Researchers say they have identified rocks that could hold four-billion-year-old evidence of life on Mars.

According to a scientific article published Friday, scrutiny of clay-carbonate rocks in the Nili Fossae region of Mars points to possible evidence of organisms that once lived on the Red Planet.

In 2008, NASA's Mars Reconnaissance Orbiter determined that the Nili Fossae, a region of valleys that have cut into the Martian bedrock, contains carbonate.

The mineral, which forms in the presence of water, had previously been detected in trace amounts in Martian dust and soil.

Because carbonate is typically formed when the remains of dead organisms are buried and preserved, the finding generated considerable excitement in the scientific community.

Following this latest study, lead author Dr. Adrian J. Brown of the Search for Extraterrestrial Intelligence (SETI) Institute in California said the indicators remain.

"We suggest that the associated hydrothermal activity would have provided sufficient energy for biological activity on early Mars at Nili Fossae," Dr. Adrian Brown said in a statement.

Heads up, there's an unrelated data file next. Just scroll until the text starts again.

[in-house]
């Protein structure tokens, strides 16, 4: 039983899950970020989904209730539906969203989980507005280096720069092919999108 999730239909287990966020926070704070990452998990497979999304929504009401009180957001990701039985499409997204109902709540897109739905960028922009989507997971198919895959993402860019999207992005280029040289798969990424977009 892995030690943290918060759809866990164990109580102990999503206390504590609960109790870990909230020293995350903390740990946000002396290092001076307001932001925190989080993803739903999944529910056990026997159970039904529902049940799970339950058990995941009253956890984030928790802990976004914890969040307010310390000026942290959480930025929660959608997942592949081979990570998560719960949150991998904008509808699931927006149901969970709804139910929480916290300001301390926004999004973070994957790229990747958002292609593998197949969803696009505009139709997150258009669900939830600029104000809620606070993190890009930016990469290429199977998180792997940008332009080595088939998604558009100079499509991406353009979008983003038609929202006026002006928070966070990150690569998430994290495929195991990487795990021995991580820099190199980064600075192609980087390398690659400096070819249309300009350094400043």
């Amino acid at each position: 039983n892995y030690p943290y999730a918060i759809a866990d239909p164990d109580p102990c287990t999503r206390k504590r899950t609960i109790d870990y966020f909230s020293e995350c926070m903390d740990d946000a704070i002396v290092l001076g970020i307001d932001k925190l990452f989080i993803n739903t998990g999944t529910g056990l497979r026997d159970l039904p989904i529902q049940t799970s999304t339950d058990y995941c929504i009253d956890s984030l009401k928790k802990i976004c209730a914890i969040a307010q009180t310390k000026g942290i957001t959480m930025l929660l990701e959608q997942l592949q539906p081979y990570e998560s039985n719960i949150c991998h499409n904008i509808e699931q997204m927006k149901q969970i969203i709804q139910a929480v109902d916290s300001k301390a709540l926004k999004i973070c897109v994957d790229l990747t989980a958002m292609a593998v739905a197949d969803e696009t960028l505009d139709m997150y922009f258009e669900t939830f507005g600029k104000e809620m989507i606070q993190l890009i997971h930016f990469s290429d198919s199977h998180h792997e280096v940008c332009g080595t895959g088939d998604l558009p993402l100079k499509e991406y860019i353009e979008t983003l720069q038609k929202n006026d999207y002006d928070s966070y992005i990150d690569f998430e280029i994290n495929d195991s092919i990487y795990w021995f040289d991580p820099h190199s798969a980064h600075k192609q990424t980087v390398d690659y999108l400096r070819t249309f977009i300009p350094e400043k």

Using infrared light beamed from NASA's Mars Orbiter, Dr. Brown's team closely examined the composition of rocks in the Nili Fossae area. Then, they applied the same technique to rocks in Pilbara, Australia.

The Pilbara rocks, having remained on the surface of the Earth for 3.5 billion years, afford scientists the chance to examine evidence of the planet's early geological history.

Of particular note are the 'stromatolites' formed in the rocks by ancient microbes and preserved there for billions of years.

Now the team believes that the same 'hydrothermal' processes that preserved these markers of life on Earth could have taken place in the four-billion-year-old Nili Fossae.

Comparing the composition of rocks on the two planets, researchers found they each contained similar properties.

"They indicate that biomarkers or evidence of living organisms, if produced at Nili, could have been preserved, as they have been in the North Pole Dome region of the Pilbara craton," Dr. Brown said in a statement.

Nili Fossae was once touted as a possible landing site for the Mars Science Laboratory NASA plans to launch in 2011. The area has since been deemed too treacherous, due to its rocky, uneven terrain.

The paper "Hydrothermal formation of Clay-Carbonate alteration assemblages in the Nili Fossae region of Mars" is published in the journal Earth and Planetary Science Letters.